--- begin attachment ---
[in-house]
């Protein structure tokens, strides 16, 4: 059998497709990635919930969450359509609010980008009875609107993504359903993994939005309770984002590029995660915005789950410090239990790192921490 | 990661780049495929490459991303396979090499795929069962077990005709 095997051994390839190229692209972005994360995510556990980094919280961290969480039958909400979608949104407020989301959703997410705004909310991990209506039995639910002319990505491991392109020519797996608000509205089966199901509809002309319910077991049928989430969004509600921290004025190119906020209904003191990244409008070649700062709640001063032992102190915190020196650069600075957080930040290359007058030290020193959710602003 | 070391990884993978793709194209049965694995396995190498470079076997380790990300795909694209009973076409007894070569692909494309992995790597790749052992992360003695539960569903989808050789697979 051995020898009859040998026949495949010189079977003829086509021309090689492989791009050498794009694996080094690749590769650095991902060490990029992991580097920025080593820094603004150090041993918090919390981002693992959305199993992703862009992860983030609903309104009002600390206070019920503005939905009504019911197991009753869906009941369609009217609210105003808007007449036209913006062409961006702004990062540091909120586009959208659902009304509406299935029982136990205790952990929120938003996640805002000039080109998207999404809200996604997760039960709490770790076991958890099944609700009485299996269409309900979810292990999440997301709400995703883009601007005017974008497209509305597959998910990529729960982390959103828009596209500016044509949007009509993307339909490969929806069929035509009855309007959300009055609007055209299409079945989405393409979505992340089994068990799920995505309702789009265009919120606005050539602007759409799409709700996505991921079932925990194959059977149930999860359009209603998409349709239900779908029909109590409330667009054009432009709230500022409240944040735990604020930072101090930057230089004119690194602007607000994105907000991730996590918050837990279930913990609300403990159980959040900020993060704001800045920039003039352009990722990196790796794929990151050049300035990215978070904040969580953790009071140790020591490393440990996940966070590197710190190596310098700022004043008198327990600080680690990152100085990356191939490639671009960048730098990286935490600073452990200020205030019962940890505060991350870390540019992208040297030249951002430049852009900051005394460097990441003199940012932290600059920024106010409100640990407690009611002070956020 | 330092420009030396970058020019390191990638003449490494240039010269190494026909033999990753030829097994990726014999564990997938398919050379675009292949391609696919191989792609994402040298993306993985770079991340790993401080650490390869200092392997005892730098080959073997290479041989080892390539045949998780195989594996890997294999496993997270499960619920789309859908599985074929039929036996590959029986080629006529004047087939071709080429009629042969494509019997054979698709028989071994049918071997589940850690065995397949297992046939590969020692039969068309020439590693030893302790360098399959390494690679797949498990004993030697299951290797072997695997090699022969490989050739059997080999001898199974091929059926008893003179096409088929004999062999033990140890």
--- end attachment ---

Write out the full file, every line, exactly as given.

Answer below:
[in-house]
């Protein structure tokens, strides 16, 4: 059998497709990635919930969450359509609010980008009875609107993504359903993994939005309770984002590029995660915005789950410090239990790192921490 | 990661780049495929490459991303396979090499795929069962077990005709 095997051994390839190229692209972005994360995510556990980094919280961290969480039958909400979608949104407020989301959703997410705004909310991990209506039995639910002319990505491991392109020519797996608000509205089966199901509809002309319910077991049928989430969004509600921290004025190119906020209904003191990244409008070649700062709640001063032992102190915190020196650069600075957080930040290359007058030290020193959710602003 | 070391990884993978793709194209049965694995396995190498470079076997380790990300795909694209009973076409007894070569692909494309992995790597790749052992992360003695539960569903989808050789697979 051995020898009859040998026949495949010189079977003829086509021309090689492989791009050498794009694996080094690749590769650095991902060490990029992991580097920025080593820094603004150090041993918090919390981002693992959305199993992703862009992860983030609903309104009002600390206070019920503005939905009504019911197991009753869906009941369609009217609210105003808007007449036209913006062409961006702004990062540091909120586009959208659902009304509406299935029982136990205790952990929120938003996640805002000039080109998207999404809200996604997760039960709490770790076991958890099944609700009485299996269409309900979810292990999440997301709400995703883009601007005017974008497209509305597959998910990529729960982390959103828009596209500016044509949007009509993307339909490969929806069929035509009855309007959300009055609007055209299409079945989405393409979505992340089994068990799920995505309702789009265009919120606005050539602007759409799409709700996505991921079932925990194959059977149930999860359009209603998409349709239900779908029909109590409330667009054009432009709230500022409240944040735990604020930072101090930057230089004119690194602007607000994105907000991730996590918050837990279930913990609300403990159980959040900020993060704001800045920039003039352009990722990196790796794929990151050049300035990215978070904040969580953790009071140790020591490393440990996940966070590197710190190596310098700022004043008198327990600080680690990152100085990356191939490639671009960048730098990286935490600073452990200020205030019962940890505060991350870390540019992208040297030249951002430049852009900051005394460097990441003199940012932290600059920024106010409100640990407690009611002070956020 | 330092420009030396970058020019390191990638003449490494240039010269190494026909033999990753030829097994990726014999564990997938398919050379675009292949391609696919191989792609994402040298993306993985770079991340790993401080650490390869200092392997005892730098080959073997290479041989080892390539045949998780195989594996890997294999496993997270499960619920789309859908599985074929039929036996590959029986080629006529004047087939071709080429009629042969494509019997054979698709028989071994049918071997589940850690065995397949297992046939590969020692039969068309020439590693030893302790360098399959390494690679797949498990004993030697299951290797072997695997090699022969490989050739059997080999001898199974091929059926008893003179096409088929004999062999033990140890």